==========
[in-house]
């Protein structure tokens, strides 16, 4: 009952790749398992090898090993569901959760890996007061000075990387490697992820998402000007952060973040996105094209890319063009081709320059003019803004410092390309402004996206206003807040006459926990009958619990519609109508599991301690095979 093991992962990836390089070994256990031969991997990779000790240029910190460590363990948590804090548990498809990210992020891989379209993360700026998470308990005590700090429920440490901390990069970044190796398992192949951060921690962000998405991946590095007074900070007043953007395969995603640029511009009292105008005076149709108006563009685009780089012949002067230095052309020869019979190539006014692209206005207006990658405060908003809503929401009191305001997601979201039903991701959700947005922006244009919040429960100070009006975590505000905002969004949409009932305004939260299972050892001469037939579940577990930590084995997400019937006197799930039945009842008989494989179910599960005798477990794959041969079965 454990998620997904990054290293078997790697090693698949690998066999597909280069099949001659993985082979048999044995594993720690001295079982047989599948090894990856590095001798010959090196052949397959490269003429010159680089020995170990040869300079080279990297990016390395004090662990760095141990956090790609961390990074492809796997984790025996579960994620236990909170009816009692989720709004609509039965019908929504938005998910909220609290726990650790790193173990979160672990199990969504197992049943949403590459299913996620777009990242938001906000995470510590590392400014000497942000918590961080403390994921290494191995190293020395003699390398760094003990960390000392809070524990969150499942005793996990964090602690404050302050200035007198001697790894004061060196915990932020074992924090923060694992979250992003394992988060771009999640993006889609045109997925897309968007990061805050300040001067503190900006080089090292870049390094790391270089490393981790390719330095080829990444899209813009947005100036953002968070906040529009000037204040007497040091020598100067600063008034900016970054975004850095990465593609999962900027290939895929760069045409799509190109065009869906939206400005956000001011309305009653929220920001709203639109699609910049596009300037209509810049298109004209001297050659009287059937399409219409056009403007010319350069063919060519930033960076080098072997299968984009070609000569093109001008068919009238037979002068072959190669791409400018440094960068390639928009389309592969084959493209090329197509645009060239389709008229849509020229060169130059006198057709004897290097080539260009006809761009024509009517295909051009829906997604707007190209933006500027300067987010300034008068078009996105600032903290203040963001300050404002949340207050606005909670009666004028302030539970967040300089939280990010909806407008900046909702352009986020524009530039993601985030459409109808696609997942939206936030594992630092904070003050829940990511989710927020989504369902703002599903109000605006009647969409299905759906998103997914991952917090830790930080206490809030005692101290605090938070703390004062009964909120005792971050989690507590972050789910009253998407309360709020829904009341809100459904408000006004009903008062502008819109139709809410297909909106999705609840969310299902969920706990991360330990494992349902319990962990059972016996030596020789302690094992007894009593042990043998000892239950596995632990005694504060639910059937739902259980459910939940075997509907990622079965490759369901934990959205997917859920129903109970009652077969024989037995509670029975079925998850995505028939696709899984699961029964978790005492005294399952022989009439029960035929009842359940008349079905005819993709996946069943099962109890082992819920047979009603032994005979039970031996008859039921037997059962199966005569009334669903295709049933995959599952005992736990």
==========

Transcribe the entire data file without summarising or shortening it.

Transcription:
[in-house]
């Protein structure tokens, strides 16, 4: 009952790749398992090898090993569901959760890996007061000075990387490697992820998402000007952060973040996105094209890319063009081709320059003019803004410092390309402004996206206003807040006459926990009958619990519609109508599991301690095979 093991992962990836390089070994256990031969991997990779000790240029910190460590363990948590804090548990498809990210992020891989379209993360700026998470308990005590700090429920440490901390990069970044190796398992192949951060921690962000998405991946590095007074900070007043953007395969995603640029511009009292105008005076149709108006563009685009780089012949002067230095052309020869019979190539006014692209206005207006990658405060908003809503929401009191305001997601979201039903991701959700947005922006244009919040429960100070009006975590505000905002969004949409009932305004939260299972050892001469037939579940577990930590084995997400019937006197799930039945009842008989494989179910599960005798477990794959041969079965 454990998620997904990054290293078997790697090693698949690998066999597909280069099949001659993985082979048999044995594993720690001295079982047989599948090894990856590095001798010959090196052949397959490269003429010159680089020995170990040869300079080279990297990016390395004090662990760095141990956090790609961390990074492809796997984790025996579960994620236990909170009816009692989720709004609509039965019908929504938005998910909220609290726990650790790193173990979160672990199990969504197992049943949403590459299913996620777009990242938001906000995470510590590392400014000497942000918590961080403390994921290494191995190293020395003699390398760094003990960390000392809070524990969150499942005793996990964090602690404050302050200035007198001697790894004061060196915990932020074992924090923060694992979250992003394992988060771009999640993006889609045109997925897309968007990061805050300040001067503190900006080089090292870049390094790391270089490393981790390719330095080829990444899209813009947005100036953002968070906040529009000037204040007497040091020598100067600063008034900016970054975004850095990465593609999962900027290939895929760069045409799509190109065009869906939206400005956000001011309305009653929220920001709203639109699609910049596009300037209509810049298109004209001297050659009287059937399409219409056009403007010319350069063919060519930033960076080098072997299968984009070609000569093109001008068919009238037979002068072959190669791409400018440094960068390639928009389309592969084959493209090329197509645009060239389709008229849509020229060169130059006198057709004897290097080539260009006809761009024509009517295909051009829906997604707007190209933006500027300067987010300034008068078009996105600032903290203040963001300050404002949340207050606005909670009666004028302030539970967040300089939280990010909806407008900046909702352009986020524009530039993601985030459409109808696609997942939206936030594992630092904070003050829940990511989710927020989504369902703002599903109000605006009647969409299905759906998103997914991952917090830790930080206490809030005692101290605090938070703390004062009964909120005792971050989690507590972050789910009253998407309360709020829904009341809100459904408000006004009903008062502008819109139709809410297909909106999705609840969310299902969920706990991360330990494992349902319990962990059972016996030596020789302690094992007894009593042990043998000892239950596995632990005694504060639910059937739902259980459910939940075997509907990622079965490759369901934990959205997917859920129903109970009652077969024989037995509670029975079925998850995505028939696709899984699961029964978790005492005294399952022989009439029960035929009842359940008349079905005819993709996946069943099962109890082992819920047979009603032994005979039970031996008859039921037997059962199966005569009334669903295709049933995959599952005992736990």